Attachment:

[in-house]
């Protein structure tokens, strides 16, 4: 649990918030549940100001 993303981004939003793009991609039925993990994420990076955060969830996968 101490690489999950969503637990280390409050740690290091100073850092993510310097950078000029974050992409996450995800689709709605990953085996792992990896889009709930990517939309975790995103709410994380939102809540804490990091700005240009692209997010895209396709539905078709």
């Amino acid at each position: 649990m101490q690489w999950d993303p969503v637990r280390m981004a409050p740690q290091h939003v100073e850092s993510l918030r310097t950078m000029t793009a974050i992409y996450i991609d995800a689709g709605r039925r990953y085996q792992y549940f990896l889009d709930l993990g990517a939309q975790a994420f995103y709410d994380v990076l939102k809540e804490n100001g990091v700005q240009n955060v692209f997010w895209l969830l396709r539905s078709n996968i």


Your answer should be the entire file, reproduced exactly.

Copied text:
[in-house]
């Protein structure tokens, strides 16, 4: 649990918030549940100001 993303981004939003793009991609039925993990994420990076955060969830996968 101490690489999950969503637990280390409050740690290091100073850092993510310097950078000029974050992409996450995800689709709605990953085996792992990896889009709930990517939309975790995103709410994380939102809540804490990091700005240009692209997010895209396709539905078709």
């Amino acid at each position: 649990m101490q690489w999950d993303p969503v637990r280390m981004a409050p740690q290091h939003v100073e850092s993510l918030r310097t950078m000029t793009a974050i992409y996450i991609d995800a689709g709605r039925r990953y085996q792992y549940f990896l889009d709930l993990g990517a939309q975790a994420f995103y709410d994380v990076l939102k809540e804490n100001g990091v700005q240009n955060v692209f997010w895209l969830l396709r539905s078709n996968i």